DeMint's Faux Fed Transparency Bill

Sen. Jim DeMint [R, SC] is one of the 31 co-sponsors of Bernie Sanders’ [I, VT] popular “Audit the Fed” bill (S. 604), which mirrors the Ron Paul bill in the House. But he has also introduced his own version of the bill that would maintain the Fed’s current level of secrecy under the guise of the “audit the Fed” ethos (S. 2939).

The two bills look outwardly similar. Both would amend Title 31 of U.S. Code so as to require the Comptroller General to conduct an audit of the Board of Governors of the Federal Reserve System and the Federal reserve banks within the year and submitted their finding to Congress within 90 days of the audit’s completion.

But the bills have one small but crucial difference.

Under current law (31 USCA §714), the Comptroller General/Government Accountability Office is specifically restricted from auditing the Fed in four important areas:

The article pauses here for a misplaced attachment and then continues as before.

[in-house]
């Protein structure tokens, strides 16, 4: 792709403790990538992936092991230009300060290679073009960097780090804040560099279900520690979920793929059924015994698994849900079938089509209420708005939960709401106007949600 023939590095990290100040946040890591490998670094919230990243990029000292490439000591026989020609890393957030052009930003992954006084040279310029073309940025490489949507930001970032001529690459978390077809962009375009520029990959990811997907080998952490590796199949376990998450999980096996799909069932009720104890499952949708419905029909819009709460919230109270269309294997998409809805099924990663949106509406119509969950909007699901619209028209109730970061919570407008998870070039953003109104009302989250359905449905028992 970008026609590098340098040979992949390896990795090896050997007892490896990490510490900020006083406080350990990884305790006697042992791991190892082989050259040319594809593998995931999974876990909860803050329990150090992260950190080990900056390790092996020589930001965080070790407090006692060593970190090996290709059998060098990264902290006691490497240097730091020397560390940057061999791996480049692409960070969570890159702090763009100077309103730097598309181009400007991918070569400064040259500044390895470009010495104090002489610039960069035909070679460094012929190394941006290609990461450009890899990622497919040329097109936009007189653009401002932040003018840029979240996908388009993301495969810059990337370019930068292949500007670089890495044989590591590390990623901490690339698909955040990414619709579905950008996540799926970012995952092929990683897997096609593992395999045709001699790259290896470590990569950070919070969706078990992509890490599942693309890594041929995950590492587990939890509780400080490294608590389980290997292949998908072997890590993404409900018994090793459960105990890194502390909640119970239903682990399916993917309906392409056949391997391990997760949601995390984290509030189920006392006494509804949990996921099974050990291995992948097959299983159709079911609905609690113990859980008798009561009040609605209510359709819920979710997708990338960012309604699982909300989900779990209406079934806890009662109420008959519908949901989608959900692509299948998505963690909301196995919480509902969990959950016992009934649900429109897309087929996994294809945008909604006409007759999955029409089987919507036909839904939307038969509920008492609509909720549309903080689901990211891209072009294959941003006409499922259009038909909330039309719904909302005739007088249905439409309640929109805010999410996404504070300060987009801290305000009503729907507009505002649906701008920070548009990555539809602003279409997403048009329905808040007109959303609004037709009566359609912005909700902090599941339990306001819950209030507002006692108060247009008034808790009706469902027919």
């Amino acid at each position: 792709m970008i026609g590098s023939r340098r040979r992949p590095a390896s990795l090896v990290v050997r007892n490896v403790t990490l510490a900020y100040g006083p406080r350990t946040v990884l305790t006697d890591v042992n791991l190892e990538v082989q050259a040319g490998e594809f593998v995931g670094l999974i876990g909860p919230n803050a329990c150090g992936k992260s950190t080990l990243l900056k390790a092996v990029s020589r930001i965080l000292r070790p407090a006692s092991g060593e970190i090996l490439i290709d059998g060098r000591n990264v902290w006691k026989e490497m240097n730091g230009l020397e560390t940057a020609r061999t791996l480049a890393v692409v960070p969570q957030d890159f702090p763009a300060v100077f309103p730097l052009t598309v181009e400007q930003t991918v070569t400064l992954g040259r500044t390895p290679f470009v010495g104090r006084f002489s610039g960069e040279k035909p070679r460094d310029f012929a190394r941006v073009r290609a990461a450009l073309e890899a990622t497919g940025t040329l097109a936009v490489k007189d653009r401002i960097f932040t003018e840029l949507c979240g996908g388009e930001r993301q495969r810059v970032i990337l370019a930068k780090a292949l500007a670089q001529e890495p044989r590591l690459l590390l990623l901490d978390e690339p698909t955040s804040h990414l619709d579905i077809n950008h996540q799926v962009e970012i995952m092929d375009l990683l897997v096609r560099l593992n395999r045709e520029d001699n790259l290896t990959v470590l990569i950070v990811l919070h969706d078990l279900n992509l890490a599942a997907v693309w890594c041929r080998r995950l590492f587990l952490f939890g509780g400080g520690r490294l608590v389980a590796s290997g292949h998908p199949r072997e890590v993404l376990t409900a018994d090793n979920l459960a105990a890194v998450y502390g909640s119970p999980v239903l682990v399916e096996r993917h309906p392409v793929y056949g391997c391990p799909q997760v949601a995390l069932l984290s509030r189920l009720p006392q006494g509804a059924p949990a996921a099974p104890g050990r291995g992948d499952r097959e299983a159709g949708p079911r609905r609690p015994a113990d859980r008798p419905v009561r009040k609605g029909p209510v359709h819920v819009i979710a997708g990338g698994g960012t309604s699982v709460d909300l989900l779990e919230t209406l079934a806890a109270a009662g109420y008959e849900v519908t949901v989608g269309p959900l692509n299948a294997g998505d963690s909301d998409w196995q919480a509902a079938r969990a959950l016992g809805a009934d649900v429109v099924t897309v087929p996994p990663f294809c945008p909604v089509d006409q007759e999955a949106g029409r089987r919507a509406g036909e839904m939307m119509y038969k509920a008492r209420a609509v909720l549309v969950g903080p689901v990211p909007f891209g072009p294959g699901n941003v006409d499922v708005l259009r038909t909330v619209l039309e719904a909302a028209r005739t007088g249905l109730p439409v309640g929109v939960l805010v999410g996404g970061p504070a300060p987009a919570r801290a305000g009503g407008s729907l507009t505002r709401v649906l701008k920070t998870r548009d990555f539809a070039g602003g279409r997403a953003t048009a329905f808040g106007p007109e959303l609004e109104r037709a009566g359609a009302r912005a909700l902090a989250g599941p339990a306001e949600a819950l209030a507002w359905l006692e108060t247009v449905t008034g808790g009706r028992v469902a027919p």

(1) transactions for or with a foreign central bank, government of a foreign country, or non-private international financing organization;

(2) deliberations, decisions, or actions on monetary policy matters, including discount window operations, reserves of member banks, securities credit, interest on deposits, and open market operations;

(3) transactions made under the direction of the Federal Open Market Committee; or

(4) a part of a discussion or communication among or between members of the Board of Governors and officers and employees of the Federal Reserve System related to clauses (1)-(3) of this subsection.

Sanders’ bill includes language that would strike these special audit protections for the Fed from the law. DeMint’s bill contains no such language and would keep the restrictions in place.

The Fed is already routinely audited at the same level that DeMint’s bill would allow. According to this PublicEye report, they have been audited over 100 times at this level in the past 30 years. You can find the audit reports on the Government Accountability Office’s website — here’s a recent GAO Fed audit report from May 2009 (.pdf) that found room for improvement in areas of information security. As far as I can tell, DeMint’s bill would literally maintain the status quo.

So, someone please tell me, what’s the point of DeMint introducing this completely toothless bill? Or am I missing something here…

(Cross-posted from OpenCongress)